Donald Trump shouts at them, enrages them, disgusts them. Words sometimes cannot express the intensity of the emotions that the president of the United States evokes in Democratic voters. With three months until the presidential primaries in Iowa, the first American state to vote in the race for the White House, Democratic voters seem to have something in common. They are paralyzed by the prospect of the possible reelection of this reviled president.

The Democratic camp has not overcome the consequences of Hillary Clinton’s 2016 defeat. And the plethora of candidates—there are still 13—has left them uncertain. Should they listen to their heart or to reason? Should they opt for a moderate candidate like former Vice President Joe Biden, Sen. Amy Klobuchar or the young Pete Buttigieg? Or should they bet on the ambitious and staunchly leftist platforms of Elizabeth Warren and Bernie Sanders?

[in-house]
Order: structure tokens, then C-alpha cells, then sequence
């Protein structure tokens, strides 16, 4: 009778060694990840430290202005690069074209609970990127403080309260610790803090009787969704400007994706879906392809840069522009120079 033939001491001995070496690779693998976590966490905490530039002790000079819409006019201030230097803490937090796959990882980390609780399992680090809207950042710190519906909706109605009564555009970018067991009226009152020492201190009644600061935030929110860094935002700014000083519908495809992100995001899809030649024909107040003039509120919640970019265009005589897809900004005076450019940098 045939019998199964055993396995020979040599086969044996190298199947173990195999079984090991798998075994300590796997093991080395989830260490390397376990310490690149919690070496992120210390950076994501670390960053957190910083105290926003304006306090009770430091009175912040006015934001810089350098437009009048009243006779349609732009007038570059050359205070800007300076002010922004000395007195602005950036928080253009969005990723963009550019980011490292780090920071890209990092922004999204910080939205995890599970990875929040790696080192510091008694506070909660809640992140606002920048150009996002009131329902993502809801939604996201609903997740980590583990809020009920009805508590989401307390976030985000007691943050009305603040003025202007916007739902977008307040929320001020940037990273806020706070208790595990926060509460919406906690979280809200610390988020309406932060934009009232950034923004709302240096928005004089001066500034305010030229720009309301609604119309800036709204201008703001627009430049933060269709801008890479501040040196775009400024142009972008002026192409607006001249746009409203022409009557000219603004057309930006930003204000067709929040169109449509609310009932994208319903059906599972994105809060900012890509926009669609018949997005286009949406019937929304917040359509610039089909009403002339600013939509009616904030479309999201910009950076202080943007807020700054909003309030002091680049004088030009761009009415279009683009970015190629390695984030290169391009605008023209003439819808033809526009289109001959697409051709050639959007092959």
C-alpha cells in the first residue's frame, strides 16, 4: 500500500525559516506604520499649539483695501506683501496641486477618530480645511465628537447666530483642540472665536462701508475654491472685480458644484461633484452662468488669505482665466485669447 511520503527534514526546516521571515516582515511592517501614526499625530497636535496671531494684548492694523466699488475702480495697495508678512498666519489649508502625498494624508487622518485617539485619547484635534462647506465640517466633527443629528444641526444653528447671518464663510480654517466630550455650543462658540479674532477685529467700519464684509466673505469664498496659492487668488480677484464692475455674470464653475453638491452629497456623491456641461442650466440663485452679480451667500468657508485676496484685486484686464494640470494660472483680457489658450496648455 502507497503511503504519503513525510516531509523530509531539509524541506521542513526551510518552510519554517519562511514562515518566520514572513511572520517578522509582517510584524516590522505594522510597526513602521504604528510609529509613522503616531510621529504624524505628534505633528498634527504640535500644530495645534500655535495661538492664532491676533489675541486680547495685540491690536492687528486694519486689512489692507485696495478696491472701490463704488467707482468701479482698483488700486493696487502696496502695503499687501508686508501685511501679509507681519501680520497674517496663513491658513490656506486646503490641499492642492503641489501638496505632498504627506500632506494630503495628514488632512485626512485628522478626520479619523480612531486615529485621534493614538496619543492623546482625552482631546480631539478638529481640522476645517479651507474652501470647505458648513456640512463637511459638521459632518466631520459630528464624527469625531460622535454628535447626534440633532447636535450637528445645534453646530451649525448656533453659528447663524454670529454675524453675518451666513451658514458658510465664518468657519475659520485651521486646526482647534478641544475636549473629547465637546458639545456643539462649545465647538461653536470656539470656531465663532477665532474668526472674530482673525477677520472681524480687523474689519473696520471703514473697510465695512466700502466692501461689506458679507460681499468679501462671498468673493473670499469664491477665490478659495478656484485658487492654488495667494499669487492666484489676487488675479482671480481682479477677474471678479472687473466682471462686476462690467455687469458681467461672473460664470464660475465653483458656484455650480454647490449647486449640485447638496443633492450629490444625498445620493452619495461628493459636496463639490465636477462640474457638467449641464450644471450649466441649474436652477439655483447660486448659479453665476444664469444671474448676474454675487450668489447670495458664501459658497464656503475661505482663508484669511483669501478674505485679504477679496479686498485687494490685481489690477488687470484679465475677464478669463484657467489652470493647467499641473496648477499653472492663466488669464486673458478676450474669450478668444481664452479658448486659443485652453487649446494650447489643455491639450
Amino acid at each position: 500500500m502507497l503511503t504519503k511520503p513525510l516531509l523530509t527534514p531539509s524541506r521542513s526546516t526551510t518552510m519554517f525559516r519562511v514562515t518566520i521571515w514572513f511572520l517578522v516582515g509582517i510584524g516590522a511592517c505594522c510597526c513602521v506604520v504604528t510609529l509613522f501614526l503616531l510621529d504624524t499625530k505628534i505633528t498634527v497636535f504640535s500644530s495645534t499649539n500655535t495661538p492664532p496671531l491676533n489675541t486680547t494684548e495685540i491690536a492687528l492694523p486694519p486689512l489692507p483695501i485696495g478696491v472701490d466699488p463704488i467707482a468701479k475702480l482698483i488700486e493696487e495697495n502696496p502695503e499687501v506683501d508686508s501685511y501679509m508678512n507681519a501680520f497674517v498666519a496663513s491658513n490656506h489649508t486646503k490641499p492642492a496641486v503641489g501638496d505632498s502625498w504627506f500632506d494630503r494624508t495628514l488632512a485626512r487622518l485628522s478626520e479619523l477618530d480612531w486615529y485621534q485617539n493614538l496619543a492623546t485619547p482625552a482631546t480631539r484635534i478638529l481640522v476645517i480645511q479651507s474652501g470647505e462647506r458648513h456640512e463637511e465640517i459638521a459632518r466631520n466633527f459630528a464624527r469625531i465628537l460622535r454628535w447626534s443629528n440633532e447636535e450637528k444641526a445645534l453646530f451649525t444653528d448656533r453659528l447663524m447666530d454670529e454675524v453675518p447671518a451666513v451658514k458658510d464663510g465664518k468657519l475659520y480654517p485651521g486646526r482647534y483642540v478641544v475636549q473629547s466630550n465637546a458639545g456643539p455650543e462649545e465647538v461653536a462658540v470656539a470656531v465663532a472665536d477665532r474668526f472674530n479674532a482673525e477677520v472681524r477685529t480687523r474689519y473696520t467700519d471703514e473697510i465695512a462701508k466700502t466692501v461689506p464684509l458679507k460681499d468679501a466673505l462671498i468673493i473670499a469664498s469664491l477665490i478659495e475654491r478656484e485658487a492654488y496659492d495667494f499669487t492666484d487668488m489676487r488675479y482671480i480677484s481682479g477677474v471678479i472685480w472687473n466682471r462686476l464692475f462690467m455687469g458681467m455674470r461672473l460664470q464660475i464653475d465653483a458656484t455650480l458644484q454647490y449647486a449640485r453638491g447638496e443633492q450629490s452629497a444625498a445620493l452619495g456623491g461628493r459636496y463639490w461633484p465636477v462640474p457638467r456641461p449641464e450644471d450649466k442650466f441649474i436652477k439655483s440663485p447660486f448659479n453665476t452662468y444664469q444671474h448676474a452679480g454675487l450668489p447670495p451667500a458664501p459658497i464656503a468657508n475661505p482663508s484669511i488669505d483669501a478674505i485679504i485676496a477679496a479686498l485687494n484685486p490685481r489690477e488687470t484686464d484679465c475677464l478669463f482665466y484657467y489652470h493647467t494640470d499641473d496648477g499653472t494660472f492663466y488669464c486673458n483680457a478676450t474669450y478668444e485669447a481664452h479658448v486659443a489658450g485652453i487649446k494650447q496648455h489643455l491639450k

On Friday, the candidates, who assembled for their party’s big rally which drew 13,000 people to Des Moines, Iowa’s capital, offered two very distinct ideological approaches. They illustrated the profound divisions at the heart of the party, divisions to which Trump has contributed. And that right there is the power of this president who does not retreat in the face of any lie, any provocation or any attack in order to beat his adversaries.

The road to the White House is still long, but it’s clear that to have a chance at beating Trump, Democrats must find a candidate capable of inspiring Americans, while also being prepared to get down in the mud, the president’s preferred terrain. And as of now, none of the hopefuls have succeeded at standing out from the crowd. That's a worrisome prospect for all the Americans who dream of seeing Trump defeated on Nov. 3, 2020.